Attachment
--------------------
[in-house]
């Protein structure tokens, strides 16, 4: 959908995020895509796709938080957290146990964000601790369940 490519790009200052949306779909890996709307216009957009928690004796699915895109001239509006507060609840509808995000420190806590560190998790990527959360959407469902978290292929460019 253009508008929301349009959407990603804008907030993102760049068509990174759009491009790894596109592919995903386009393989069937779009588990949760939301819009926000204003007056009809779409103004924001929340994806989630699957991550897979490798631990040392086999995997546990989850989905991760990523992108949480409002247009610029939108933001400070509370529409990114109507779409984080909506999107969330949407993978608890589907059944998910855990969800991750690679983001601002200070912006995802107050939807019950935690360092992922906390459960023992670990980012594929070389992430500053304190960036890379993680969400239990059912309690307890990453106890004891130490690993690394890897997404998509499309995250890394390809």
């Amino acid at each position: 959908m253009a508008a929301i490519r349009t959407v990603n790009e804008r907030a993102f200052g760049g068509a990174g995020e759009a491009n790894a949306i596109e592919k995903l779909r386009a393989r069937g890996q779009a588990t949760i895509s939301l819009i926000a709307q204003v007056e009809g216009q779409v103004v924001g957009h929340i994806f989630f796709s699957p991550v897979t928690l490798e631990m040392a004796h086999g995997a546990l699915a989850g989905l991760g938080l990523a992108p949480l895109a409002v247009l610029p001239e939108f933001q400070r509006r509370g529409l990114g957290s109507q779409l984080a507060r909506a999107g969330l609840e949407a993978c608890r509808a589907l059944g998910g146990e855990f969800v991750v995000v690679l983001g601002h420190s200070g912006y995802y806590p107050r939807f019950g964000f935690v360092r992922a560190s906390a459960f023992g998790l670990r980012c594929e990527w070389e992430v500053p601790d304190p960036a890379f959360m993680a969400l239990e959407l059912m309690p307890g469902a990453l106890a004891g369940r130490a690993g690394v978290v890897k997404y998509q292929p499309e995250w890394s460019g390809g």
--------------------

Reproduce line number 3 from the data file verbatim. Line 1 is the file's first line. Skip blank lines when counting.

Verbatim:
């Amino acid at each position: 959908m253009a508008a929301i490519r349009t959407v990603n790009e804008r907030a993102f200052g760049g068509a990174g995020e759009a491009n790894a949306i596109e592919k995903l779909r386009a393989r069937g890996q779009a588990t949760i895509s939301l819009i926000a709307q204003v007056e009809g216009q779409v103004v924001g957009h929340i994806f989630f796709s699957p991550v897979t928690l490798e631990m040392a004796h086999g995997a546990l699915a989850g989905l991760g938080l990523a992108p949480l895109a409002v247009l610029p001239e939108f933001q400070r509006r509370g529409l990114g957290s109507q779409l984080a507060r909506a999107g969330l609840e949407a993978c608890r509808a589907l059944g998910g146990e855990f969800v991750v995000v690679l983001g601002h420190s200070g912006y995802y806590p107050r939807f019950g964000f935690v360092r992922a560190s906390a459960f023992g998790l670990r980012c594929e990527w070389e992430v500053p601790d304190p960036a890379f959360m993680a969400l239990e959407l059912m309690p307890g469902a990453l106890a004891g369940r130490a690993g690394v978290v890897k997404y998509q292929p499309e995250w890394s460019g390809g």